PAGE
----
I’ve worked with refugees and asylum seekers since 1991. I can’t even tell you how many I have had the privilege to represent, yet I believe that I have only encountered two cases of fraud in more than 20 years. I have never encountered even a single client with any links to terrorism. The refugees and asylum seekers who I have met have been fleeing for their lives – sometimes, in fact, from terrorists.
The Executive Order “Protecting the Nation from Foreign Terrorist Entry into the United States” signed on January 27, 2017 not only overreaches executive branch powers (under the plenary power doctrine, immigration policy is shared between the legislative and executive) but aspects of the order are both unconstitutional and violate our international legal obligations under the Refugee Convention (which we ratified in 1980). This at a time when there are more forcibly displaced persons (65+ million) than ever before in human history.
Here are some of the reasons why this Executive Order is bad policy that should not be enforced:
- Suspension of U.S. Refugee Admissions Programs (USRAP).
- The order suspends all refugee admissions for 120 days. Why? Even after the terrorist attacks of 9/11, refugee admissions were suspended for less than 3 months. Refugees are perhaps the most thoroughly vetted individuals who enter the U.S. Refugee processing often takes up to 36 months and includes background checks, biometrics, medical screenings, and interviews with several federal agencies. I’ve met many people stuck in limbo in refugee camps, waiting to be cleared to join immediate family members in the U.S. The refugees impacted by this aspect of the order includes many children – the UN High Commissioner for Refugees estimates that 51% of refugees are under the age of 18.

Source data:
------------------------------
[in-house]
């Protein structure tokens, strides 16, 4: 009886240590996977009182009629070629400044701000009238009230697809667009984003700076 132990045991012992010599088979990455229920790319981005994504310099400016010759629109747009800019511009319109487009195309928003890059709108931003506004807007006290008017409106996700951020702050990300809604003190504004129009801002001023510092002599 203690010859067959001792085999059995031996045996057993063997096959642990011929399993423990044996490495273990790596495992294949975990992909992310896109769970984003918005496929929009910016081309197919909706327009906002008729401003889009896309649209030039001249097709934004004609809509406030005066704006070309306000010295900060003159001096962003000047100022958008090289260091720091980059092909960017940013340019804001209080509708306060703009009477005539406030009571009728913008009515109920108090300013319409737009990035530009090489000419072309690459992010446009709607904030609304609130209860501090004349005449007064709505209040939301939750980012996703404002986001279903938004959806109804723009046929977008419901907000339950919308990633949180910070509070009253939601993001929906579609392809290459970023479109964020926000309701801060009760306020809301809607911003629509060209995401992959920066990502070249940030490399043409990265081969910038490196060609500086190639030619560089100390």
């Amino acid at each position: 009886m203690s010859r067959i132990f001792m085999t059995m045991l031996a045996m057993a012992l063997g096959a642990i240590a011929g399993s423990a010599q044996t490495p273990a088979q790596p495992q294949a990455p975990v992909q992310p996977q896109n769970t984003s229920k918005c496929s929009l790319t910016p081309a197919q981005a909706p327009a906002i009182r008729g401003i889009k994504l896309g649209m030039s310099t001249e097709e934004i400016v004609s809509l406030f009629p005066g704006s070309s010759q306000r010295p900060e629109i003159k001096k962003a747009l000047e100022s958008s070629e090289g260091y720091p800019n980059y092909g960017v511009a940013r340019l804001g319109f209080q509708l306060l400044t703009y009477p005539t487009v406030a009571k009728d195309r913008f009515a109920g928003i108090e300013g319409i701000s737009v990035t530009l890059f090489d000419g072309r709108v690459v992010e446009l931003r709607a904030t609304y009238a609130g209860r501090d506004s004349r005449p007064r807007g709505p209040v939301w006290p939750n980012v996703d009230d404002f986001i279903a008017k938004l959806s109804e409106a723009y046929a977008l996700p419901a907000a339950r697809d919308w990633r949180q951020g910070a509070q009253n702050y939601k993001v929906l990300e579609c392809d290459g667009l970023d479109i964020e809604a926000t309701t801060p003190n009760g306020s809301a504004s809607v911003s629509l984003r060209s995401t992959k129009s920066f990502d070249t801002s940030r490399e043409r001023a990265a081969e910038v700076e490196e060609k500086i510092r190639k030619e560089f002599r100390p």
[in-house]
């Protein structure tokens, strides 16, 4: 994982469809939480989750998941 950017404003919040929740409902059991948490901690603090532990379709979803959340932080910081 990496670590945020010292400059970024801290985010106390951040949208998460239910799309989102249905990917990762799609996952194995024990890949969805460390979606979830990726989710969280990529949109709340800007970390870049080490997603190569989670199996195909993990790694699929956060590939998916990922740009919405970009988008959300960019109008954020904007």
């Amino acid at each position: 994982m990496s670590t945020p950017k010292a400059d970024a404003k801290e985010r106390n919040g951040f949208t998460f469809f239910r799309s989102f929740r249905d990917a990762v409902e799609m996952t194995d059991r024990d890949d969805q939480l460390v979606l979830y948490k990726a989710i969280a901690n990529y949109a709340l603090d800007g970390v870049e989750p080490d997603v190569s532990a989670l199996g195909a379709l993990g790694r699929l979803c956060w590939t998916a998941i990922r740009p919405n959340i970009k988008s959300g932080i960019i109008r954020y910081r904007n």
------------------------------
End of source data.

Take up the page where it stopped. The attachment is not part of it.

- Under the order, exceptions can be made on a case-by-case basis for national interest, if the person does not pose a risk, and the person is a religious minority facing religious persecution OR diplomats OR if the person is already in transit and denying admission would cause a hardship. It does not appear that clear instructions regarding implementation were conveyed to the Border & Customs Protection people who actually had to enforce the order this weekend, leading to chaos and lawsuits.